· Possessing the lost art of time management and how to run a great team meeting that is useful and productive.
· Coaching and developing talent so they connect their team on an individual basis and help them grow. The younger generation is starving for this, but it’s required for all generations in the workforce.
· Understanding current technology, not just the tools the contact center uses, but social media and its use (or nonuse) and impact it has on a contact center today.
Training supervisors not only prepares them to take on the responsibilities of management, but it places them in a position to meet and exceed the goals put in place for themselves and the team. They will feel successful and rarely do people leave a job where they feel successful. The benefits are quantifiable, and the cost of training is far surpassed by the amount saved in reducing employee turnover. The myriad of other advantages that come with strategic supervisor training make it an even easier choice to ensure your contact center teams are poised for success.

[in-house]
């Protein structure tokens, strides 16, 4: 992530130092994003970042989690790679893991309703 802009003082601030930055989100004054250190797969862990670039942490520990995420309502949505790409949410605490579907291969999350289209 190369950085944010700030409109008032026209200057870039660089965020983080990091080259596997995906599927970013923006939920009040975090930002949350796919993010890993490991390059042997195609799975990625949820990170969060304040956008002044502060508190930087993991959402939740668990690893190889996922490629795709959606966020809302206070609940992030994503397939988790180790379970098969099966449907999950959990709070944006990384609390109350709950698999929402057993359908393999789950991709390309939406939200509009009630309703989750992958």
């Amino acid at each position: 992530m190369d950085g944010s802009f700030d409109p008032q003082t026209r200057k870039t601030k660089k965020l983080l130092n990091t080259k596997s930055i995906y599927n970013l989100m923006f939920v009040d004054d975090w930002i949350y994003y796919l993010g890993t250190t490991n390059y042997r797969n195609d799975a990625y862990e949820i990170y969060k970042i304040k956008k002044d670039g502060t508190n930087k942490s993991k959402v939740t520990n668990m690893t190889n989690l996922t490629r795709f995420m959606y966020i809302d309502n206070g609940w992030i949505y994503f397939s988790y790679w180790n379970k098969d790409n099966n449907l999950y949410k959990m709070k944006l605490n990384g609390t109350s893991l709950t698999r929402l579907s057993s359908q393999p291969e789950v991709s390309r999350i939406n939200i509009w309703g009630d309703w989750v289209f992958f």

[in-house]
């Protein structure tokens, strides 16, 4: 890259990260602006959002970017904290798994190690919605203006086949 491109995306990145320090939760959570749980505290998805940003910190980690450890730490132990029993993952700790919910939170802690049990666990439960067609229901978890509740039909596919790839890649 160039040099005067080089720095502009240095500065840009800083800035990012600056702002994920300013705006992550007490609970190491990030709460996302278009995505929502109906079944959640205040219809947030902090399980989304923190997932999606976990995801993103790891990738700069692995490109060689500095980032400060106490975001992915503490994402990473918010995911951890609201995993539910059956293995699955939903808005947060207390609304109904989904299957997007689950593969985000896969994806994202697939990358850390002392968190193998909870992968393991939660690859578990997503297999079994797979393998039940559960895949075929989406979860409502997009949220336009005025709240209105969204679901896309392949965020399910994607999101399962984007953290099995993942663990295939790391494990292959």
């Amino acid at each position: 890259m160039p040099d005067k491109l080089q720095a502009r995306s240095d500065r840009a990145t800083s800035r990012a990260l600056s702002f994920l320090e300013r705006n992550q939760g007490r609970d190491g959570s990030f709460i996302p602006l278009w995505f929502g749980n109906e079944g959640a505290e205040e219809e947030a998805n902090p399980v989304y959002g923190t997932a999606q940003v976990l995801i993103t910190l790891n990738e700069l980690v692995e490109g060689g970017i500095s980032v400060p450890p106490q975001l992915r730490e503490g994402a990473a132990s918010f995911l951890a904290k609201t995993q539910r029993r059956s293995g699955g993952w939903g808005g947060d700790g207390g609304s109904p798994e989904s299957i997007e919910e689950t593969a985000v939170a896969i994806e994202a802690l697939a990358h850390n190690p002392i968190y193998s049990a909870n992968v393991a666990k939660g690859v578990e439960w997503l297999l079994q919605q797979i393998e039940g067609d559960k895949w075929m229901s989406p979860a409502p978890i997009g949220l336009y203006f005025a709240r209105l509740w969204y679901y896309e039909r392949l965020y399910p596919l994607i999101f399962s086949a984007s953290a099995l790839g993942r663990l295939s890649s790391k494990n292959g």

About the author:
Dan Campbell is founder and CEO of Hire Dynamics and served as the 2014 Chairman of the American Staffing Association. Putting an average of 4,000 people to work every week, Hire Dynamics is an industry leading staffing provider specializing in contact (call) centers, manufacturing facilities, logistics/e-commerce operations and office support. The company has been recognized by Staffing Industry Analyst’s list of “Best Staffing Firms to Work For,” as a “Best Places to Work” company in all its markets, and on Inc. Magazine’s 500|5000 list, among others. More information may be found at hiredynamics.com and on Twitter @hiredynamics.